The HEAF staff recruits from more than 150 schools—mostly in Manhattan, the Bronx, and Brooklyn—that have significant student populations that qualify for free or reduced lunch. Some students are nominated by their guidance counselors; others hear about HEAF at community board meetings, libraries, or by word-of-mouth.
To apply, students and their parents are interviewed, report cards and test scores are examined, and each student submits an essay. The HEAF staff must get a sense that the family can commit to the organization’s rigorous demands: middle schoolers accepted into the organization’s High Expectations program meet after school, on Saturdays, and for six weeks during the summer; as high schoolers in the College Quest program, they meet after school and on some Saturdays. But it isn’t all just math and English: The students are exposed to an engaging curriculum that includes robotics, roller-coaster design, art, film, photography, Chinese, Japanese—even the intricacies of running and managing a restaurant or writing a business plan.
Another important aspect of HEAF is its extensive youth development component. Studies show that it isn’t just academic smarts that helps people succeed—social and emotional development is crucial to school and career success, and every year HEAF students are taught things like social skills, decision making, and goal-setting—the things that don’t show up on a test but that, done poorly, can hamstring an otherwise bright, capable person for years. Character development, confidence, courage, ethical behavior are all covered, says McGee.
“We teach them how to understand and dissect media, the importance of community service, social identities, and how to confront, resist, and overcome peer pressure.”
Faust was introduced to HEAF through a friend at church, and she says she “loves the program.” L’Eunice started the organizations High Expectations program in the seventh grade and is now a high school senior applying to colleges such as Cornell, Princeton, and Colgate. She hopes to become a chemical engineer. Highlights of her HEAF years include writing, directing, editing, and producing a film that was shown at the Tribeca Film Festival; participating in the Johns Hopkins Center for Talented Youth for four summers; and participating as an ambassador on a service learning trip to Belize in Central America. All these doors opened for her through HEAF. She says, “HEAF pushes me to expect the best from myself and challenges me to evaluate whether I’ve given something my all.”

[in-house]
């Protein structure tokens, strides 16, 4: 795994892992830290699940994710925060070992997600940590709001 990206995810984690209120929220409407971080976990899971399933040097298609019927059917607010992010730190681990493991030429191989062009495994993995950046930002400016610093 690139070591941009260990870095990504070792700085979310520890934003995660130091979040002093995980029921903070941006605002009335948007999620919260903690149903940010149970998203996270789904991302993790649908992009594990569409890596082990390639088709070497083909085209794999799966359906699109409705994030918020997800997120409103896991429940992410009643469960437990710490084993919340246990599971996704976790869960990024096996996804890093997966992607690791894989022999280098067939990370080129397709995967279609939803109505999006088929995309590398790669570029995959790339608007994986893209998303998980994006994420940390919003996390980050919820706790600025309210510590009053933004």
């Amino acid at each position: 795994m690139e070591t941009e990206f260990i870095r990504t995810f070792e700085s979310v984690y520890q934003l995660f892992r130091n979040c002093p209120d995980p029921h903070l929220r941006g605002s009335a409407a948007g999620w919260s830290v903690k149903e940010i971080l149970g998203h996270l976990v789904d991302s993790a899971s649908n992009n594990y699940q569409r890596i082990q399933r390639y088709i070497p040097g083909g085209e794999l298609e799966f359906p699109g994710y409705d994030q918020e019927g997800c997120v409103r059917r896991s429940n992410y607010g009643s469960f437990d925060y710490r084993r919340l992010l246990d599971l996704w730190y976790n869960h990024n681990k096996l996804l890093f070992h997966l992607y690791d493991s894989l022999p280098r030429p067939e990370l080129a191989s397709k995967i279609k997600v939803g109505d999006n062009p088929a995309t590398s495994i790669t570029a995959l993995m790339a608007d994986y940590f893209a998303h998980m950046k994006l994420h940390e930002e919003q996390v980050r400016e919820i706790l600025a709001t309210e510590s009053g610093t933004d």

Faust says parents are sometimes asked to participate in bake sales or to sell chocolate or do other fundraising, but she insists there is no downside to being in HEAF.
“HEAF augmented my goals for my daughter and provided structure and support. She’s a bright girl who needed to be challenged, and the staff was there to mold her, guide her, and shape her.” She also credits HEAF’s positive energy, positive environment, even positive criticism with helping the students it serves to be the best they can be.
HEAF provides accelerated learning and enrichment experiences, not tutoring, says McGee. On a recent visit to the HEAF offices, the college emphasis is in-your-face—no subtle nudging here. The walls are nearly covered in pennants from schools like Cornell, Ithaca, and Dartmouth. Acceptance letters to HEAF students sheathed in protective plastic adorn other walls. On display are photos taken on trips to Mexico, Belize, Brazil, Senegal, Morocco, Northern Ireland, St. Vincent, Mississippi, and New Orleans—yes, HEAF provides opportunities to participate in travel and service learning trips to help students develop a global perspective. One poster reads: Are you well-spoken? Well-read? Well-traveled? Well-dressed? Well-balanced? Of that last one, McGee says, “You don’t want to be smart and weird.”